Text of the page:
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House sales boosted but can demand keep up?

BY The Springers | Know What Matters | 03/01/2014

Almost 97,000 homes were sold in November, a level not seen since December 2009.

The Right to Buy scheme launched in October will certainly have contributed to this. So far 750 homes have sold with the Government’s help. In fact, in 2013 house sales were up 24% on the previous year, and repossessions were down, which sets a very positive tone for the market for 2014.


Yet many fear that Right to Buy will push prices up and create a property market bubble, with people rushing to get on the ladder and paying elevated prices for the privilege. However, in the world of those building homes, the real issue is whether supply can realistically meet this new level of demand.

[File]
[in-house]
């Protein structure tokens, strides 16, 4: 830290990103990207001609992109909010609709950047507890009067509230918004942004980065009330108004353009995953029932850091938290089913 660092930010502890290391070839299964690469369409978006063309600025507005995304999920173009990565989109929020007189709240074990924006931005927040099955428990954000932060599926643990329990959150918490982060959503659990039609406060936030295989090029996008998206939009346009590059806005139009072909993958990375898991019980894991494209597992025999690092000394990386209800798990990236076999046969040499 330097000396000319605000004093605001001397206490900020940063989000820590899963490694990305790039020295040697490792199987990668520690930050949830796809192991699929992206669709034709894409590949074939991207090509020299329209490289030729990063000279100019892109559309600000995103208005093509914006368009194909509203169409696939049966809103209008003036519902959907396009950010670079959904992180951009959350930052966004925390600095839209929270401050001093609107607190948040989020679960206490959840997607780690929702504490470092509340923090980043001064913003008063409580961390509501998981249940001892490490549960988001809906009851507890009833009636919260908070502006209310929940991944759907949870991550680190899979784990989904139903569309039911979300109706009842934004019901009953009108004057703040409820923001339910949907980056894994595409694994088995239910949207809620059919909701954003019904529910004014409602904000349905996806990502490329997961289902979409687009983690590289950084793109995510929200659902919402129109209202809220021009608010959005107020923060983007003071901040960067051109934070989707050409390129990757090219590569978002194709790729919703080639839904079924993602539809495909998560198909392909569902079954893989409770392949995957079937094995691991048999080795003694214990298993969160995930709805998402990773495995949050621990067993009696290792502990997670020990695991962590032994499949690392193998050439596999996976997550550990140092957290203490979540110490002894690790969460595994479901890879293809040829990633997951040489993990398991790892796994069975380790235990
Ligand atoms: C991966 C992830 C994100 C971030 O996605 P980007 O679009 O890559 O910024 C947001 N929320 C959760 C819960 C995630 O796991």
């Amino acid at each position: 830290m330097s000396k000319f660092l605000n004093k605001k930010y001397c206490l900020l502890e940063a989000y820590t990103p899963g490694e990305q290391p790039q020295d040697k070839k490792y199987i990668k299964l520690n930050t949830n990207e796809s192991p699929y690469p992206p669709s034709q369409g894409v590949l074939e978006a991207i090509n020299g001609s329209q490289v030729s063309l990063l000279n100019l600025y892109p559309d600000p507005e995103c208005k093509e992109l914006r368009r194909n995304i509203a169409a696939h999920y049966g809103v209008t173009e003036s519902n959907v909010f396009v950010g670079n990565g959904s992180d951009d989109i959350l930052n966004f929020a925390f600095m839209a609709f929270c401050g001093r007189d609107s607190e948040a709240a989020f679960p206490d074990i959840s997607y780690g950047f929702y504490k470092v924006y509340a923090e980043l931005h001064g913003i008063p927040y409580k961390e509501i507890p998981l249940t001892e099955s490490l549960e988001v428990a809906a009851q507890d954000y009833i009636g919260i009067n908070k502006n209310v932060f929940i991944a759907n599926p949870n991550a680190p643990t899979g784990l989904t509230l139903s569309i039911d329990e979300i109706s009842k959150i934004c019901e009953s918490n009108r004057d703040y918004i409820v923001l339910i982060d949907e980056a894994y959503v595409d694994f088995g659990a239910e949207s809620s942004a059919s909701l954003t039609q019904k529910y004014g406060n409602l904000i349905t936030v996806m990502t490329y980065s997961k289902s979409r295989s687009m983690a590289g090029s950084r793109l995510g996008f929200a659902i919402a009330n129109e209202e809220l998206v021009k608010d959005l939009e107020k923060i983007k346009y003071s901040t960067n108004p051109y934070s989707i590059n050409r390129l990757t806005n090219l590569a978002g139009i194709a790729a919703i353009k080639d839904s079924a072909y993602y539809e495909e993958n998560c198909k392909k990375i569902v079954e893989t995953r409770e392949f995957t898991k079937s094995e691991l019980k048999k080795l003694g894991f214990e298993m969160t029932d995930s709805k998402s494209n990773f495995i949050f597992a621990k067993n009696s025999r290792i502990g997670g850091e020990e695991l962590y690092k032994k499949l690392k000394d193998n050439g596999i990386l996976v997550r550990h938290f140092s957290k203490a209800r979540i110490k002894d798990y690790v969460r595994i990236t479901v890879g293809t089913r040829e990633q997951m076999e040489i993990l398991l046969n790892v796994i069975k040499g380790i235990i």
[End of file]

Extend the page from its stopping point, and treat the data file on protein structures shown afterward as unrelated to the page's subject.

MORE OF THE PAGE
The Home Builders Federation says 240,000 new homes must be built every year in the UK to meet current housing needs. Yet in the 12 months up to September 2013, planning permission was granted for only 167,000 houses. Whilst this is a big jump from the previous year (up 31%), the market is in serious risk of not being able to keep up.

The HBF cites the numerous and complex ‘conditions’ Councils are applying to planning consents – such as detailed designs or specific materials – as a major barrier to keeping things moving. It calls for cooperation from local authorities to help smooth out the process and get Britain building as quickly as possible to avoid a property bottleneck.

With the property market now a mainstream barometer for the state of the economy in general, things could be looking up – just providing the red tape doesn’t get in the way…





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